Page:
TOPEKA, Kan. — The number of children killed in school bus loading and unloading accidents dropped by more than a third in the 2005-06 school year.

The total, 13, was 35 percent lower than that of the 2004-05 school year, which was 20. The latest number was also below the average of the past 10 years, 14.5.

The fatality statistics on the loading and unloading area — also known as the “danger zone” — are collected in an annual survey by the Kansas State Department of Education’s School Bus Safety Education Unit.

During the 2005-06 school year, the following nine states reported danger zone fatalities: Alabama (one), Georgia (one), Missouri (one), New York (one), Pennsylvania (one), Texas (one), Virginia (three), West Virginia (two), Wisconsin (two).

Seven children were killed by their own bus, while six were killed by a passing vehicle. Of the seven killed by their own bus, at least six were struck by the bus’ dual rear wheels; in the other incident, the part of the bus that struck the child was not reported. In at least seven of the incidents, reports indicated that the children were running toward the bus, whether it was because they had dropped something or because they were trying to catch the bus.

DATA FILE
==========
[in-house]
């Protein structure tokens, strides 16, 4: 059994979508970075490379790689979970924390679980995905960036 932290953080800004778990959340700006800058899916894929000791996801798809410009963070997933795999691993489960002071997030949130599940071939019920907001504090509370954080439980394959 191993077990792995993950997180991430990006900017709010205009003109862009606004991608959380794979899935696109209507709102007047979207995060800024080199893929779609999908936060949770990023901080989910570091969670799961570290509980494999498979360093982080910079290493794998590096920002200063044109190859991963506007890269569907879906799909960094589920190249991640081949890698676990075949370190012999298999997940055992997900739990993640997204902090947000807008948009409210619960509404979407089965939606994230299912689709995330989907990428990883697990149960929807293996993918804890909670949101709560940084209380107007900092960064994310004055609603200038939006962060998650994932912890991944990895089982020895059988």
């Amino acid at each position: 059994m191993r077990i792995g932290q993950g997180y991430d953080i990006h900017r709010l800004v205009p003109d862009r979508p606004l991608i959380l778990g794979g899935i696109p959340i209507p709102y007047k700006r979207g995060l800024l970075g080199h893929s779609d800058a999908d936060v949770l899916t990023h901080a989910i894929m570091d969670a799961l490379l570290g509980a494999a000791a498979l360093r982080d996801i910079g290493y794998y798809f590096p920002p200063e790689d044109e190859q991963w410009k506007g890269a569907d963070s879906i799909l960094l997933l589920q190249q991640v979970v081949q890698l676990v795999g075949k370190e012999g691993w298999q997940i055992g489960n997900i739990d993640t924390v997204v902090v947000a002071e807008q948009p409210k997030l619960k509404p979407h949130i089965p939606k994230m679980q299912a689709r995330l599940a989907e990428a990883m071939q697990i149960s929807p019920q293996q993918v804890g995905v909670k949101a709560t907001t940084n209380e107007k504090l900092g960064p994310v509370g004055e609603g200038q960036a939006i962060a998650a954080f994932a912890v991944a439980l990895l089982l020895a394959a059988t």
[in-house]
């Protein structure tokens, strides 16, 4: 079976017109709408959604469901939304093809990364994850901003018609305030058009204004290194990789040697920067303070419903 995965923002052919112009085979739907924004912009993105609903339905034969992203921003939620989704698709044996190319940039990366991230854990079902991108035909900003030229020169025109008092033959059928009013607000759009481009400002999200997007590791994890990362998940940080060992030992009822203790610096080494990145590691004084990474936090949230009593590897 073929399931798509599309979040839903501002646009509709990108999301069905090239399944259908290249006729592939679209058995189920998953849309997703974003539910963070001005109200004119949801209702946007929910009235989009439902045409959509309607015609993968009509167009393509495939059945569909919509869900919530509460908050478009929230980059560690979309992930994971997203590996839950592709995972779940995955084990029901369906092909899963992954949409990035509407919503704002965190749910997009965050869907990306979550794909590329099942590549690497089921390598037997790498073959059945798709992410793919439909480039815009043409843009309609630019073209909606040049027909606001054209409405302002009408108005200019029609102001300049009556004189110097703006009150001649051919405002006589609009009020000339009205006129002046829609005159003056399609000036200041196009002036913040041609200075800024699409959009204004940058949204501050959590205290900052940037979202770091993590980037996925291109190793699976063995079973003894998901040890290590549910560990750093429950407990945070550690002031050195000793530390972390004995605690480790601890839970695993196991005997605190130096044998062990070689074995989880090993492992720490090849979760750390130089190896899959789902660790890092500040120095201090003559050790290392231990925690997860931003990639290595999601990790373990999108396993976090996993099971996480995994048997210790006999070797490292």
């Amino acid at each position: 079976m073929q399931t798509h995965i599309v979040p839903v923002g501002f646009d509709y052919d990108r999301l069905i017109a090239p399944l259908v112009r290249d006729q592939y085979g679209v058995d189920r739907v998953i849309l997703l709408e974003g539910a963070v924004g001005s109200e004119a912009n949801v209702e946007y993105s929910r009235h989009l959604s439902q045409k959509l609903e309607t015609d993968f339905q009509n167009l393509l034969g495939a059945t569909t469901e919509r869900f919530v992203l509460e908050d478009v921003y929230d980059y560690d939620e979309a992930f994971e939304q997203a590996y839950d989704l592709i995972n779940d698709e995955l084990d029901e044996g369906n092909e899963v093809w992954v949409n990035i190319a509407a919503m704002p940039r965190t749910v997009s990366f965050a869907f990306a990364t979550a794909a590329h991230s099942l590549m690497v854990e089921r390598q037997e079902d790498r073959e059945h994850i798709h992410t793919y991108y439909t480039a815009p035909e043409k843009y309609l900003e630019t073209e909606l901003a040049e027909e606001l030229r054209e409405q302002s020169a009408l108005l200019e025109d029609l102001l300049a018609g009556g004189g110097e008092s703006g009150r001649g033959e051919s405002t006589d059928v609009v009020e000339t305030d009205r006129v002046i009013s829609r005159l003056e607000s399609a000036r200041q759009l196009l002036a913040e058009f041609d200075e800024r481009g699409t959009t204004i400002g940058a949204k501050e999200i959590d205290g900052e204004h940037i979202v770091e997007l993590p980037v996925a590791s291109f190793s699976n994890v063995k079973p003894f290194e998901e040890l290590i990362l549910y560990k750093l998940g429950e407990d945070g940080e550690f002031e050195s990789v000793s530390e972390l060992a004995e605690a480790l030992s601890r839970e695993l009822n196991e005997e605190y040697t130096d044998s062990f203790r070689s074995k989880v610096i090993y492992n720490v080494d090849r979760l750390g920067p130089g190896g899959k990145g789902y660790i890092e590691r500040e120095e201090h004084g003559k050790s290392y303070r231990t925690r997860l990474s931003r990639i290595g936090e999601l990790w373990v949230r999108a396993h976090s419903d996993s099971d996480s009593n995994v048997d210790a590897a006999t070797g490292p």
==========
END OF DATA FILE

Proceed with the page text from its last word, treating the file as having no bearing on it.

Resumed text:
The ages of the victims ranged from 4 to 14, with seven of them being 8 or younger and the other six being 10 or older. More male children (eight) were killed than female (five).

Eight of the incidents occurred as the children were going home. Four occurred as the children were going to school. The other incident took place during an activity trip.

Urban areas were the settings of seven of the fatalities. Six took place in rural areas. The types of road upon which the incidents occurred were reported as follows: city street (six), state highway (four), federal highway (one), other (two). In the majority (11) of the incidents, the road was dry. There was packed ice and/or snow on the road in the other two cases.

The School Bus Safety Education Unit culls these statistics from fatality accident records provided by the state agencies that are responsible for school transportation safety and/or accident records.

Throughout the survey’s 36-year history, there have been 1,144 danger zone deaths. The survey states that it “points out the continuing need for forceful, advanced instruction to school bus drivers and students, as well as the need to increase our efforts to thoroughly inform the driving public about the requirements of the school bus stop law.”